Litchfield Congregational Church Joe Mabel /
Litchfield Congregational church is one of the state’s many nonprofits that were impacted by the tax. Joe Mabel /
Litchfield Congregational church is one of the state’s many nonprofits that were impacted by the tax. Joe Mabel /

Washington – While Democrats have not repealed much of the GOP’s tax overhaul, there have been some tweaks, including the elimination of a tax levied on churches, universities and other nonprofits.

Reps. Joe Courtney, D-2nd District, and John Larson, D-1st District, who is a member of the tax-writing Ways and Means Committee, backed efforts to repeal a 21% levy in the massive 2017 Tax Cuts and Jobs Act imposed on parking and transportation benefits provided to employees of churches and other nonprofits.

The Connecticut Democrats argued the new tax placed an enormous burden on many religious and nonprofit organizations in Connecticut, which were forced to divert resources away from their missions to pay the government.

Courtney said nonprofits were “flipping out” over the tax.

House legislation backed by Courtney and Larson to repeal the tax was included in a massive budget bill approved by Congress last month.

This week, the Internal Revenue Service issued guidance to nonprofits about how they can get a refund of taxes on parking and transportation benefits paid in 2018 and 2019.

To get a refund or credit for those payments, the IRS instructed these groups to file amended returns on form 990-T and write “Amended Return – Section 512(a)(7) Repeal.”

Although nonprofits can reclaim money paid going back to 2018, when the tax took effect, the IRS said there are deadlines to request a refund.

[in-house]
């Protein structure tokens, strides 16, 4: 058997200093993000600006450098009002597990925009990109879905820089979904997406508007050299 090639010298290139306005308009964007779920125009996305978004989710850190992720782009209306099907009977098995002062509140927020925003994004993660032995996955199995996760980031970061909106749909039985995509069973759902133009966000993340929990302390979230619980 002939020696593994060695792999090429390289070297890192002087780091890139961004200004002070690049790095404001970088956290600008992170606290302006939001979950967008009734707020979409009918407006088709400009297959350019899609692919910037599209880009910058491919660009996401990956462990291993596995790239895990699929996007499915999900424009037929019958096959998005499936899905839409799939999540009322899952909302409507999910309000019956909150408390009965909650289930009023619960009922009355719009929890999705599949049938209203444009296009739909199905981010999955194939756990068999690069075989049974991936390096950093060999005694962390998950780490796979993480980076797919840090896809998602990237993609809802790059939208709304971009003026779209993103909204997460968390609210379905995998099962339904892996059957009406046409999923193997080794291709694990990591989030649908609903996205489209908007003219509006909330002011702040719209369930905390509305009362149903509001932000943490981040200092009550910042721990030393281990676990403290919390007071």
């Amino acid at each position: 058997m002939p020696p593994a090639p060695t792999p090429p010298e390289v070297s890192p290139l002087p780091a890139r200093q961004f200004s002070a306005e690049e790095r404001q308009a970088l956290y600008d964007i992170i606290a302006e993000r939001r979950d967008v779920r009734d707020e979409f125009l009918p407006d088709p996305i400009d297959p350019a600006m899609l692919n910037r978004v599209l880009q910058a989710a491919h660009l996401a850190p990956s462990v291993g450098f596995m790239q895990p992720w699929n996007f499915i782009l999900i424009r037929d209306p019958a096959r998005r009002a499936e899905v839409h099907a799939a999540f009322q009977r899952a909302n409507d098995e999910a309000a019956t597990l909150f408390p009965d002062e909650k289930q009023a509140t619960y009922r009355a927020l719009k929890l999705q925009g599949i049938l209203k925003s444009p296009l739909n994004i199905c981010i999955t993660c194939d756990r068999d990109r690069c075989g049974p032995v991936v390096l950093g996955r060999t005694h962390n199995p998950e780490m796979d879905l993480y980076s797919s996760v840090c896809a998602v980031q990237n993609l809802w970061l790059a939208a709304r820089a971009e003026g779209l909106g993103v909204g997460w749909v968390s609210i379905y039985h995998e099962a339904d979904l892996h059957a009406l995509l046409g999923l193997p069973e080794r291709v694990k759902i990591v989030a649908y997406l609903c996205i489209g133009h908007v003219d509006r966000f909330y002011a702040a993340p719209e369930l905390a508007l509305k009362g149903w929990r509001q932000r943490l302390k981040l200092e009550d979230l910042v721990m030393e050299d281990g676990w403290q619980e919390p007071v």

“Typically, these time limits are three years from the time the original Form 990-T was filed or two years from the time the tax was paid, whichever is later,” the IRS said.

Courtney and Larson have sent letters about the repeal of the tax to Connecticut nonprofits, including the Norwich Area Clergy Association, the NAACP, the Jewish Federation Association of Connecticut, the Connecticut Nonprofit Alliance, the Connecticut Conference of the United Church of Christ, the Archdiocese of Hartford and others.

“As a result of this repeal, nonprofits and faith groups that were being taxed on employee benefits can now use their precious resources towards the mission of their organization,” the lawmakers’ letter said. “Tax-exempt organizations, such as churches, synagogues, and charitable organizations, provide enormous benefits to our communities and should never have been taxed on these benefits in the first place.”

The federal tax bill impacted nonprofits in other ways, too.

One was the doubling of the standard deduction and the limitation on deductions for state and local income taxes, which resulted in a drop in filers who itemized their returns and used charitable deductions to shrink their tax liability.

The tax bill also more than doubles the size of estates subject to the federal estate tax to $22 million. With fewer taxpayers subject to the estate tax, there is less incentive to make charitable bequests.

Ana has written about politics and policy in Washington, D.C.. for Gannett, Thompson Reuters and UPI. She was a special correspondent for the Miami Herald, and a regular contributor to The New York TImes, Advertising Age and several other publications. She has also worked in broadcast journalism, for CNN and several local NPR stations. She is a graduate of the University of Maryland School of Journalism.

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